I updated one of the first static sites I created: ErikaMumford.net. This site is pretty simple: it has my mom’s poetry on it. I added content management. I made it a few years back, using Jekyll, which is a static site generator (SSG). The content is just pages that consist of markdown files. Like all SSGs, Jekyll “generates” the site at build time. On the server, only static HTML files are served. There is no database involved.
In the past I wrote out the poems on my laptop, in markdown, using my text editor. Then I committed them to the site repo. This would trigger a deployment to the host (Netlify). This workflow is fine for developers, but you can hardly expect to tell a client they have to write content in VS Code and learn Git.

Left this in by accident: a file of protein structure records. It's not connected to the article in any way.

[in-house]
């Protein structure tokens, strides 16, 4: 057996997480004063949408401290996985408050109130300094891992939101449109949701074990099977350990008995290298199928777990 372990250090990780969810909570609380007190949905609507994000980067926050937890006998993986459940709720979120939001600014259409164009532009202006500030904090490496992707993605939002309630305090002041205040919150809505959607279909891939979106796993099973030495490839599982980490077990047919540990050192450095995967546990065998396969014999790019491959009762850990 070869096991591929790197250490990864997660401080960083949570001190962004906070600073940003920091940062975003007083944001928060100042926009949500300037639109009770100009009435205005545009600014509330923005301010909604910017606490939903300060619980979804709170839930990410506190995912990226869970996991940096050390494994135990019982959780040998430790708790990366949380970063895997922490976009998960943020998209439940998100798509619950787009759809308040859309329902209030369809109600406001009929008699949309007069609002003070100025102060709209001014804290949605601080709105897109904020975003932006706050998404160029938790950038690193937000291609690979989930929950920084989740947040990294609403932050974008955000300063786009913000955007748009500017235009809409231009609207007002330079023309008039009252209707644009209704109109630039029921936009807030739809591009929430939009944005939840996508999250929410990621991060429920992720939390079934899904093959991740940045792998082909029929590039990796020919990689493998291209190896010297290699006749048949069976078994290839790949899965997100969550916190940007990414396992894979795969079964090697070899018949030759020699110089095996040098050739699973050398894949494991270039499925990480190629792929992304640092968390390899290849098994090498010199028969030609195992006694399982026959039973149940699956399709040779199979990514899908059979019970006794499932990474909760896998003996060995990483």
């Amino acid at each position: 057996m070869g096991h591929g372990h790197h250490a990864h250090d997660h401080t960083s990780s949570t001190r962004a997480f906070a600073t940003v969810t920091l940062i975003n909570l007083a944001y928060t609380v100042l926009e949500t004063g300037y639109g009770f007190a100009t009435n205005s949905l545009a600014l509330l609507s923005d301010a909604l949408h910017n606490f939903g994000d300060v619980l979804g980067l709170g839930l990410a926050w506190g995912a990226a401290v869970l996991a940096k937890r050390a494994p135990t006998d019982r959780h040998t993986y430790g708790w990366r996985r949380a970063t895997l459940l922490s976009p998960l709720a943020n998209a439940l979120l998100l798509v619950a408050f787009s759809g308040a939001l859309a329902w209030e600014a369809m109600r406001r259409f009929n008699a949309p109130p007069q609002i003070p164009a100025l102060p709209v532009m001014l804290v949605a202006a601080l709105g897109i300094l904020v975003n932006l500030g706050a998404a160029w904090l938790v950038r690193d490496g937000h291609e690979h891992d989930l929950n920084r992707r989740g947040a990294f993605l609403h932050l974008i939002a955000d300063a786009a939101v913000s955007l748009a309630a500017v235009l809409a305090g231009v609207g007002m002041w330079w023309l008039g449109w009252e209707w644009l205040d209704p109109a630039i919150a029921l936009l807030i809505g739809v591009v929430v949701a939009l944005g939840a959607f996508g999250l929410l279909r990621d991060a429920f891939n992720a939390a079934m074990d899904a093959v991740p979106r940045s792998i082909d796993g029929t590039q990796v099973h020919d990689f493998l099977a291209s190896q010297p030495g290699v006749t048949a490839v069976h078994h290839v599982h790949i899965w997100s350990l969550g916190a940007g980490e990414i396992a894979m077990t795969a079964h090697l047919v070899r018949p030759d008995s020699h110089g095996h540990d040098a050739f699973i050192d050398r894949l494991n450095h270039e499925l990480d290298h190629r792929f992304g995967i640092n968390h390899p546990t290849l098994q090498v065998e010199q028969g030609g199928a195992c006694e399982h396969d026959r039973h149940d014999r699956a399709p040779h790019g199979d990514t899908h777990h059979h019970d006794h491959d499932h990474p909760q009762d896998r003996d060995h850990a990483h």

I installed the Netlify CMS. This is a React app that loads on an Admin page, and lets an authenticated user edit the pages. It does not save data to a database, as most CMS’s do. Instead, it saves your data as a file. It does this by sending a commit to your site’s Git repo. When you deploy your site, the changes will be live. This sounds weird, but it works. You might wonder what is the advantage of saving data this way? The advantage is that your content is kept under version control. This is a wonderful feature.